About a year ago, I had actually tried to resign from my stint there, but was talked out of it by David Blankenhorn.  I won't divulge the details of that conversation, but I will say much of the experience has left me with a somewhat-bad unresolved taste in my mouth. I guess that's fine. Not everything in life ends up being resolved, so these days I've thought of the experience in terms of what I've learned from it.

I've guest written at many sites during my time blogging, and with respect to my time at FSB, I learned some valuable lessons about conditions/questions I would need answered before I accepted another guest blogging gig anywhere, but especially at a site run by those with whom I have large, fundamental disagreements about LGBT and gender issues.  These lessons might be helpful to others who might be considering guest blogging, so.

For one, I would ask for control over how my posts were moderated. If a couple people consistently showed up to steer comments in a toxic direction, would I be allowed to ban them from my posts?  Would the owners support me in, or resent for, drawing these boundaries?

Relatedly, I would request a bit of transparency in how comments were moderated "behind the scenes."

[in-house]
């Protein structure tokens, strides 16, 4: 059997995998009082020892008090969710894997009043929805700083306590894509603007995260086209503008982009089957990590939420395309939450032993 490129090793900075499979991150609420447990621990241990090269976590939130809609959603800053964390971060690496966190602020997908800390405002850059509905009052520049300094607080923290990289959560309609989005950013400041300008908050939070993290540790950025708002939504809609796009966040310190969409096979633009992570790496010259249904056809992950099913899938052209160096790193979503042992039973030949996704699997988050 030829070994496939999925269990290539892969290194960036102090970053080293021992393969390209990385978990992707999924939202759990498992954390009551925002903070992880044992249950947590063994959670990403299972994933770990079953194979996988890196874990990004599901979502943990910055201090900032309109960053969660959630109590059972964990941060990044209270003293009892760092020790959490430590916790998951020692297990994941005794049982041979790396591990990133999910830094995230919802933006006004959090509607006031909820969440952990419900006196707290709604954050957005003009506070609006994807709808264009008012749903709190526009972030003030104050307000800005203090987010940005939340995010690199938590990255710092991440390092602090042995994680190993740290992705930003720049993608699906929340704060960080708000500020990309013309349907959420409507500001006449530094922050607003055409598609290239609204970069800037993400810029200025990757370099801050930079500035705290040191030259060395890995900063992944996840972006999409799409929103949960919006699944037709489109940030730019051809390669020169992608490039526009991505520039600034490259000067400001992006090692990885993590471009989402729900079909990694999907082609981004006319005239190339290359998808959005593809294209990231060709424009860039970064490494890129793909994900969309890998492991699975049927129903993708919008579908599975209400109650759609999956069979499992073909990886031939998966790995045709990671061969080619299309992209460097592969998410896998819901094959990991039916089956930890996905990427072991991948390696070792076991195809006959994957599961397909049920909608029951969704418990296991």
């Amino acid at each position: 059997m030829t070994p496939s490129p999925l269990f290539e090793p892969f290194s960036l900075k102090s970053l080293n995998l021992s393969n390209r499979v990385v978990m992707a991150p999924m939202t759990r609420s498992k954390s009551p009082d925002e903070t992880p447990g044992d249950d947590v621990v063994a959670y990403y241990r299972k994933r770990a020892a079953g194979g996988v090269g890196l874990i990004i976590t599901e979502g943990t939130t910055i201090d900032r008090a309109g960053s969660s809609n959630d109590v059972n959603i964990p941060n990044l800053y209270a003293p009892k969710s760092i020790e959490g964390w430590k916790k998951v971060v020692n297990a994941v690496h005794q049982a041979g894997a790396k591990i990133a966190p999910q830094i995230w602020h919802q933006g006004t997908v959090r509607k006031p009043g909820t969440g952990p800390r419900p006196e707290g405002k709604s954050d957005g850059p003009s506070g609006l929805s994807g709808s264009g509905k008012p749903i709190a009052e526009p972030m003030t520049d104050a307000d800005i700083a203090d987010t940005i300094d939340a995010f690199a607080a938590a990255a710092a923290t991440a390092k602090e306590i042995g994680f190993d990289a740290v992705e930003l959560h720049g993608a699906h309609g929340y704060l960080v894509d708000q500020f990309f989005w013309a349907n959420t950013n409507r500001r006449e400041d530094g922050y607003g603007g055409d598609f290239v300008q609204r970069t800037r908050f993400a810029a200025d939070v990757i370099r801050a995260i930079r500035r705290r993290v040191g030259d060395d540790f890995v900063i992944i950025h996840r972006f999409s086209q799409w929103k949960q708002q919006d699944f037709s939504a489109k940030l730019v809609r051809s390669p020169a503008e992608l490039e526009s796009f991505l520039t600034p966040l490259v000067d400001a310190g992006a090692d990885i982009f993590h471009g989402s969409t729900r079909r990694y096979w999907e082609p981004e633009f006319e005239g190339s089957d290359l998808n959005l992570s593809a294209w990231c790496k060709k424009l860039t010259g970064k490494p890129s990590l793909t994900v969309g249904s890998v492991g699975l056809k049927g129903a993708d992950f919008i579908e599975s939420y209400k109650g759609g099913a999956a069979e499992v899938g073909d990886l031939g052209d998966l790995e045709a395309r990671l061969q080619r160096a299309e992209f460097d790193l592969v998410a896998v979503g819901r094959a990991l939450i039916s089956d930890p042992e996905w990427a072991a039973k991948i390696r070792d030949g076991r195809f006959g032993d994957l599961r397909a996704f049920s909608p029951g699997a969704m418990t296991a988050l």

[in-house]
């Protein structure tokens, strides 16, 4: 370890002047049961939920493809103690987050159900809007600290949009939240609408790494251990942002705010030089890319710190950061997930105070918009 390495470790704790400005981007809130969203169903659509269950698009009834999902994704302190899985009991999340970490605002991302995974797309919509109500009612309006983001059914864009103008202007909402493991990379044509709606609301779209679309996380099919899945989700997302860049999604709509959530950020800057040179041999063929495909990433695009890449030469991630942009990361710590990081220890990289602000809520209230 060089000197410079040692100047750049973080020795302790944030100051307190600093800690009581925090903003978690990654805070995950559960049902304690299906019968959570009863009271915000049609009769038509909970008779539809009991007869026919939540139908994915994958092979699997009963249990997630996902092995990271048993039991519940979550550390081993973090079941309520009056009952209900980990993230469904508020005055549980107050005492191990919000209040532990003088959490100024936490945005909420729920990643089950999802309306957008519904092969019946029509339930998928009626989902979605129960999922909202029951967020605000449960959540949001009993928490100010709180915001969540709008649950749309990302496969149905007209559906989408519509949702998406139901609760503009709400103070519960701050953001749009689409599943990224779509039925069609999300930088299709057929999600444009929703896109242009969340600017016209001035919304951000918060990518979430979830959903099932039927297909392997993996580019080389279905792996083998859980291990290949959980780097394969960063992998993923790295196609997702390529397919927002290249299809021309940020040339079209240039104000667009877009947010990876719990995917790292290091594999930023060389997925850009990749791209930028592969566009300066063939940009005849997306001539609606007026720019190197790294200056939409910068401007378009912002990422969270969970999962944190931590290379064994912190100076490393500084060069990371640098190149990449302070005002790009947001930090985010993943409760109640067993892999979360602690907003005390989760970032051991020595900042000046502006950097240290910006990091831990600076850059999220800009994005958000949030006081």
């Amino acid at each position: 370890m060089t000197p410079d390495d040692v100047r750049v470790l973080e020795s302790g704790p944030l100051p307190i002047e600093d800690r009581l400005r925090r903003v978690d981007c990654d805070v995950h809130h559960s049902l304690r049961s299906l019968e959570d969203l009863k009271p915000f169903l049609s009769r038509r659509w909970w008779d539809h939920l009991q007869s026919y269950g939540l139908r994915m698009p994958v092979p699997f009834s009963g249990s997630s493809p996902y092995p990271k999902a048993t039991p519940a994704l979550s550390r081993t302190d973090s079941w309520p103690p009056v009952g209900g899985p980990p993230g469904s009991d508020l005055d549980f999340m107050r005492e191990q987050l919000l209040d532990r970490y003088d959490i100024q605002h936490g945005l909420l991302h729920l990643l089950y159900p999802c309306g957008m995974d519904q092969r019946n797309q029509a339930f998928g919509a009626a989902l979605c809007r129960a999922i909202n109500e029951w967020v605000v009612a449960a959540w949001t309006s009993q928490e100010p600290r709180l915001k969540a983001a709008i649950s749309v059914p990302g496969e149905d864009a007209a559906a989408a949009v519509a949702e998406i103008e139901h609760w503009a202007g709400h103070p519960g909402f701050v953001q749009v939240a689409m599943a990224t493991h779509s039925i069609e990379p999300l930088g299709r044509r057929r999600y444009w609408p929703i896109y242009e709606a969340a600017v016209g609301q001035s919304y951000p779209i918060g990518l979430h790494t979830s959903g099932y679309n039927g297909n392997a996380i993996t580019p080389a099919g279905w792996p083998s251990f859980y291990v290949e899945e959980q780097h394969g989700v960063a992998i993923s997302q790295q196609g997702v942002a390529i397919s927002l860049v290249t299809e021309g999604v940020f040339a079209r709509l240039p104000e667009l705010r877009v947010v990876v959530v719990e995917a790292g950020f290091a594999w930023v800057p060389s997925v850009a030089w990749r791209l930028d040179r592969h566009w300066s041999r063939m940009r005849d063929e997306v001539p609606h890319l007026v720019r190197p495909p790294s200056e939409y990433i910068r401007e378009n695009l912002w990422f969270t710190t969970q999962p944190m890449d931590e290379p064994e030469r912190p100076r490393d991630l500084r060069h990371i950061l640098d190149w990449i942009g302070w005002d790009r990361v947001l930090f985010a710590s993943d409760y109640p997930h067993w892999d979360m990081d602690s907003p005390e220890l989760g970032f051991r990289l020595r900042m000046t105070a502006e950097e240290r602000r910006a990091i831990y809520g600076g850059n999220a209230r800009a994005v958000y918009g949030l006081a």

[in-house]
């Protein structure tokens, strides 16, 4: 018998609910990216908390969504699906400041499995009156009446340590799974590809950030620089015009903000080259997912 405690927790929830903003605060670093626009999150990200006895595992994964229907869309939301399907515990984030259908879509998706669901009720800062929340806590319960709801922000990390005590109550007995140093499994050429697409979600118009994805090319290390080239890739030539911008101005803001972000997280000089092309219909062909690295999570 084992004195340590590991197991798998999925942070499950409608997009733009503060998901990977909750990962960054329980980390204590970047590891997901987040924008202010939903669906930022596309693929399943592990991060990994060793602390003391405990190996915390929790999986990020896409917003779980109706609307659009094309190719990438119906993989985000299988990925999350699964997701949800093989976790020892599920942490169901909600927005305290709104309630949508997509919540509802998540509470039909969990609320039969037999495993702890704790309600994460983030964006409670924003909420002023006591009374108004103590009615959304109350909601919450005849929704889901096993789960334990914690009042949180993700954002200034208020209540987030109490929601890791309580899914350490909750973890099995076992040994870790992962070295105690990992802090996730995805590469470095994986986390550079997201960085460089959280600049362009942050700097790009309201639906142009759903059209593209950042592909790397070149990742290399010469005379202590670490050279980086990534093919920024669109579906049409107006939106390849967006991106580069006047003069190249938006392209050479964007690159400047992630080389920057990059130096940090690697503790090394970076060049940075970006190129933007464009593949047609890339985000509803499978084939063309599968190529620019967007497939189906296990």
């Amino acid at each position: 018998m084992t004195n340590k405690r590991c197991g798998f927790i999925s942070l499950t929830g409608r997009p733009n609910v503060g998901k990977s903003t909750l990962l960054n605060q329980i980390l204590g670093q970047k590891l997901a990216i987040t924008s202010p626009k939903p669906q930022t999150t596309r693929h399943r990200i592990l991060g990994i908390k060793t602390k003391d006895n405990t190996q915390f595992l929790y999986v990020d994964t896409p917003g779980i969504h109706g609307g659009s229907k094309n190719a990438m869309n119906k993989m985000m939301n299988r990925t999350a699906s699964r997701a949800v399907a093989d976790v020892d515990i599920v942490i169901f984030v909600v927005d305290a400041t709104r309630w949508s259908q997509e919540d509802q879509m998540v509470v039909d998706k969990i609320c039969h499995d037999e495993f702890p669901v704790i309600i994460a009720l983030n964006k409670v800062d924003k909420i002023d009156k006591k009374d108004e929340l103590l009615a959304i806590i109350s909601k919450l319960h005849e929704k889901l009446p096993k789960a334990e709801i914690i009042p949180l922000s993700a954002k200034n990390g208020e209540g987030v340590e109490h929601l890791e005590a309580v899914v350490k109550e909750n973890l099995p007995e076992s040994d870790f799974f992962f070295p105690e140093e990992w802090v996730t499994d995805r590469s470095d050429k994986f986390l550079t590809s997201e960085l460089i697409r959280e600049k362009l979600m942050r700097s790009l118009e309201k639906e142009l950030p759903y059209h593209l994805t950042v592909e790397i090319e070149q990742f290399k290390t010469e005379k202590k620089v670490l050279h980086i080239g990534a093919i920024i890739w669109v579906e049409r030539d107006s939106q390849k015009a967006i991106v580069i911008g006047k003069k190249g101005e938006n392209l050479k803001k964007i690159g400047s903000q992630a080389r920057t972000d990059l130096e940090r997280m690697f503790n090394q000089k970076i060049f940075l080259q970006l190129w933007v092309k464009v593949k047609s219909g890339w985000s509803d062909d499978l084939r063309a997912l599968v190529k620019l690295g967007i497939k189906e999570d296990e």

I would want to know, for instance, whether moderators moderated conversations under their usual blogging identities or, say, whether they commented under one identity while moderating comments under a different "Moderator" identity.

I would also want to know who is actually doing the moderating and/or running of the blog and what qualifies them for that role?  Are they a college kid, an intern, a paid staff person?  I've been doing this a long time and I've developed a good instinct now for when someone shows up who's likely to be A Problem.  Am I going to be gaslit by less experienced moderators when I recognize problematic patterns?

And, importantly, I would ask the blog owners how much they have thought about the comment moderation policy at their site, and try to assess if the site had a semi-workable one.  I've written several posts over the course of the year discussing how running a site that strikes a reasonable balance between freedom of expression and participant safety actually takes a lot of work and actual resources.  So, I'd want to know, for instance, whether the blog owners had a belief that contentious conversations would somehow end up being mostly civil on Internet, or whether they were fine with their blog being an "anything goes" forum where hostility is implicitly sanctioned.

TL;DR version - I have high standards for guest blogging gigs, especially when I'm volunteering my time and writing skills.